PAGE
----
Religious Studies and Philosophy: Research that matters, especially now! What constitutes the common ground that we all share?

Category: Vegetarianism (page 1 of 1)

A down to earth perspective of Taipei

Chinese religiosity is often characterized through its practical character. It tends toward realism in the sense of being anchored in concrete reality (shíjì 實際), as opposed to the taste for metaphysical speculation found elsewhere.

Thus, allow me to digress with a few practical adventures punctuating the day. It begins with having bought some kumquats (jīnjú 金橘, often written 金桔, kinkan 金柑 in Japanese) in a local grocery store, thinking that they would provide a welcome protection against the colds widespread in my surroundings. Unfortunately, once the plastic box was opened they proved not to be fresh enough to be eaten, and I thought that trying to return the item would provide a good opportunity to practice my language skills. Thus, I went back to the store and explained that because they were not fresh they were not edible, and therefore requested to return the fruits. Mission accomplished: the refund was granted without problem.
Getting used to living in a new country involves myriad of small things to learn, such as the above. Coming from Japan, I was also unused to having to watch for tea bottles labeled “unsweetened” (wútáng 無糖). Who would suspect that most teas including green tea would be full of sugar? Always learning through trial and error (chángshì cuòwù fǎ 嘗試錯誤法 , shikō sakugo 試行錯誤 in Japanese)…

Speaking of first experiences, today I took the subway, also called Taipei Metro, and more commonly known as the MRT (Metro Rapid Transit) or jiéyùn 捷運. Went to Zhōngshān 中山, where the Central Station for trains and buses is located. Very convenient rechargeable “Easy Card” (yōuyóukǎ 悠游卡, literally “leisurely and carefree card”). In the third basement floor of the shopping mall, there is a wonderful vegetarian buffet called Míngdé Sùshí Yuán 明德素食園 (English name: Minder Vegetarian). It is amazing to see that even in a busy food court there is a vegetarian stall: it really indicates that vegetarianism belongs to mainstream Taiwanese culture.

In class, I learned about Kuāfǔ 夸父, the giant who chased the Sun and died in the attempt. The expression Kuāfǔ zhúrì 夸父逐日 refers to someone who doesn’t know his own limits, evoking a form of Quixotism but linked more precisely to the lack of humility (qiānxū 謙虛), a cardinal virtue in the Confucian ethos.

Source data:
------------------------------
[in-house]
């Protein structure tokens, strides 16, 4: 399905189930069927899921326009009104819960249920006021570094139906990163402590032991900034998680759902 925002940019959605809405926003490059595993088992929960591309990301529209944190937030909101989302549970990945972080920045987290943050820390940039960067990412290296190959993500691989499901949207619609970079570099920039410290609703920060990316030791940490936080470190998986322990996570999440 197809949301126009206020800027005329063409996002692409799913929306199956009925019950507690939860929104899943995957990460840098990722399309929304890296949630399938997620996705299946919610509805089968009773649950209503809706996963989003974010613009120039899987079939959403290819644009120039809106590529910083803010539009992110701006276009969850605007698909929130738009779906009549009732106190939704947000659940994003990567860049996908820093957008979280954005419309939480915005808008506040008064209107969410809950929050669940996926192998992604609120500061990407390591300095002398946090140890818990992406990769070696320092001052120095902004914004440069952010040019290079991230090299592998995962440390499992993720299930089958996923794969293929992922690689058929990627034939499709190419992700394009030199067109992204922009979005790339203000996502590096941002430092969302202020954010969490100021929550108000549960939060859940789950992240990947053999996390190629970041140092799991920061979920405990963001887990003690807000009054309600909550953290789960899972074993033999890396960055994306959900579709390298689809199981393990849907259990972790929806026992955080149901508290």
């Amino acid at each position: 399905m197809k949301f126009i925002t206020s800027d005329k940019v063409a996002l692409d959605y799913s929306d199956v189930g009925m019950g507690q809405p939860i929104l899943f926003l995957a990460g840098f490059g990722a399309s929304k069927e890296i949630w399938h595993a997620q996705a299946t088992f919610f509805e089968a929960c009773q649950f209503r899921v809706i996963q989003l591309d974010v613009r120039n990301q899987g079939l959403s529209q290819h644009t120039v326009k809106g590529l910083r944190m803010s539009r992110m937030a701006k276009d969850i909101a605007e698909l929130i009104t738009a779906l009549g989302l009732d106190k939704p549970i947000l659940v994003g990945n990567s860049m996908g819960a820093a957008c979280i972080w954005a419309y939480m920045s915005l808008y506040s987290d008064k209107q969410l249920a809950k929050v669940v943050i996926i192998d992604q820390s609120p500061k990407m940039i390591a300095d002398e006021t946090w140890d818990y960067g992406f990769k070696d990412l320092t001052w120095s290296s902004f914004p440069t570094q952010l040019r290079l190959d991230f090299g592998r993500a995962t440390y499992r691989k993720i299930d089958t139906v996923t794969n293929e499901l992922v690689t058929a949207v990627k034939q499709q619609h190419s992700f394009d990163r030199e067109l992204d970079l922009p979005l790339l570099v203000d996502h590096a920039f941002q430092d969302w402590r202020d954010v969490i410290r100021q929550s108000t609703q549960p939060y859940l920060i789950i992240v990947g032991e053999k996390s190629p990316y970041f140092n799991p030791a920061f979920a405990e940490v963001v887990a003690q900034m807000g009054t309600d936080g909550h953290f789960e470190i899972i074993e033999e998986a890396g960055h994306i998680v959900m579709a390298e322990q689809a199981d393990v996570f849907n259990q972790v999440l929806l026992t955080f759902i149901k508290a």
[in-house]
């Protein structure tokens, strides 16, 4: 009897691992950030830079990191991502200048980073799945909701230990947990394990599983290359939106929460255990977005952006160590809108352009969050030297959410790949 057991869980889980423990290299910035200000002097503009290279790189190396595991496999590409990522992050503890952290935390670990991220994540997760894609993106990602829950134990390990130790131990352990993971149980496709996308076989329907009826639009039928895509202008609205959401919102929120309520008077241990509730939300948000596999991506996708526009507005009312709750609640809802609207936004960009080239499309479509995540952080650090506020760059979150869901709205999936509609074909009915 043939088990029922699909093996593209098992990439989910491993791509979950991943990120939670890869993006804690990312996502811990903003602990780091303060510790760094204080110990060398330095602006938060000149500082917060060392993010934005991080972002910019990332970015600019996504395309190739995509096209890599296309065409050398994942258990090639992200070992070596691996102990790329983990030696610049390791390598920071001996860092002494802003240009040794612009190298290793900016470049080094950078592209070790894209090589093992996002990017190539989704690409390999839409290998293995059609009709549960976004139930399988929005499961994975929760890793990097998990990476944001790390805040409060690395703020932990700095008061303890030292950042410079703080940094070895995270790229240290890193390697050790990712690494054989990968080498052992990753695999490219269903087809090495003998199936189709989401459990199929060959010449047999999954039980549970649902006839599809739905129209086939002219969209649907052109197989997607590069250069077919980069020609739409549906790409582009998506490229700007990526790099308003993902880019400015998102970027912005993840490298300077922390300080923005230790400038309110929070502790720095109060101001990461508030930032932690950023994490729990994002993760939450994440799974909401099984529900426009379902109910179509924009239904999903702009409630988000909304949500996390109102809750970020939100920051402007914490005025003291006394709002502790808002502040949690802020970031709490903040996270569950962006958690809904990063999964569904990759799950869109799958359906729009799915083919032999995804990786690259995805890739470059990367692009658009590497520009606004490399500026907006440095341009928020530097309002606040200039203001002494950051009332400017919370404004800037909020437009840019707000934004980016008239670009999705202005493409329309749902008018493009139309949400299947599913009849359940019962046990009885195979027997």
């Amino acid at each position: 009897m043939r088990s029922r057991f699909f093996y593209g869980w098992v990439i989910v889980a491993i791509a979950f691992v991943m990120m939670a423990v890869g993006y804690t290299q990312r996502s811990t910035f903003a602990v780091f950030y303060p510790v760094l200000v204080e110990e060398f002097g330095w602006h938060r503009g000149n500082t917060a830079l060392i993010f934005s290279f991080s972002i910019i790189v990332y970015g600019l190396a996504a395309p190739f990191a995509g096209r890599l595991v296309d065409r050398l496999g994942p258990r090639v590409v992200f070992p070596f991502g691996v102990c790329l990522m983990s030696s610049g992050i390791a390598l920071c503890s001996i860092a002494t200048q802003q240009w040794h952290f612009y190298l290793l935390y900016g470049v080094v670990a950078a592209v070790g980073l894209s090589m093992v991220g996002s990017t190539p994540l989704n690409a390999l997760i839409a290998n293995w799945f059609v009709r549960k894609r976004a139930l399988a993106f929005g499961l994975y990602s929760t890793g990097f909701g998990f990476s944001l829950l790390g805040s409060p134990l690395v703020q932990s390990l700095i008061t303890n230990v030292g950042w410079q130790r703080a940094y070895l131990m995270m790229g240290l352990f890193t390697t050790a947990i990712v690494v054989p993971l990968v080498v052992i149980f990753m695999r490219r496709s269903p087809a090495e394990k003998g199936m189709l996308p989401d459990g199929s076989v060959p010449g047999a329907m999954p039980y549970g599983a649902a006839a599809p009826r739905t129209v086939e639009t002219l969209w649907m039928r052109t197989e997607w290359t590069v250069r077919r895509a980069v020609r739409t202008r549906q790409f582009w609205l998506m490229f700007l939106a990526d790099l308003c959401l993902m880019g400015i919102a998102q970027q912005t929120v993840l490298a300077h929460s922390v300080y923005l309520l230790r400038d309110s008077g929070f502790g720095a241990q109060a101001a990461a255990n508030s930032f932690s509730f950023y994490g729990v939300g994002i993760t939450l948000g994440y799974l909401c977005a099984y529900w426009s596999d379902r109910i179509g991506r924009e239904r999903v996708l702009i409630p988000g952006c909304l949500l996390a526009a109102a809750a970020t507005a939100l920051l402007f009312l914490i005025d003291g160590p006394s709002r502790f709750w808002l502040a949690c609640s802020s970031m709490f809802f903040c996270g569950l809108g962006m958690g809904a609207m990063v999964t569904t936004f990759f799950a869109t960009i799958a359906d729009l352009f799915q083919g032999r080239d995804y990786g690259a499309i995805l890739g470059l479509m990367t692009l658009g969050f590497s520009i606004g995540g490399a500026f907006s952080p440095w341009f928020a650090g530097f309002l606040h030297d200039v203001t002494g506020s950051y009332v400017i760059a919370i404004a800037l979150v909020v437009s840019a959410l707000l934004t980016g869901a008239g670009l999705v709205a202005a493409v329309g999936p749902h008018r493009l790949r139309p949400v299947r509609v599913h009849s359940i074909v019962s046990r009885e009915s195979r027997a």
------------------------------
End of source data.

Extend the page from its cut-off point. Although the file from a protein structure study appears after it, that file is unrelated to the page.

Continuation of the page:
Pictures taken tonight, mostly in the area of Gǔtíng 古亭, with its temple dedicated to Dìfǔyīn Gōng 地府陰公 (a deity of the underworld), have been posted here:

Amazing Taipei

Intensive first day of Chinese classes, followed by the discovery of the back streets around Shida (Taipei Normal University). Guided by the HappyCow app and intrigued by the description of a vegetarian restaurant belonging to a group of Qigong practitioners, I landed in the Meimen Center for Arts and Ethics. Although the restaurant was closed to the public on Monday, a lady invited me to share their meal and provided me with a wealth of information. I ended up learning the basic movement of Píngshuǎi 平甩, and receiving an invitation to come any time or on Saturday during the formal Qigong practice in English. Not too bad for my second day in Taipei! Although this is a huge city whose air is more polluted than the places I am used to, it exudes considerable positive energy and an uplifting vibe. Youth and elderly people seen in the streets mostly look happier than in many other places. I suspect that this may be related to the deep layers of spirituality supporting this thriving culture. Young people may seem unaware of their legacy, with their usual vulnerability to superficial trends coming mostly from the U.S., but they are unknowingly participating in something much bigger, which has the potential to transform the world. I am eager to learn from everyone with great humility.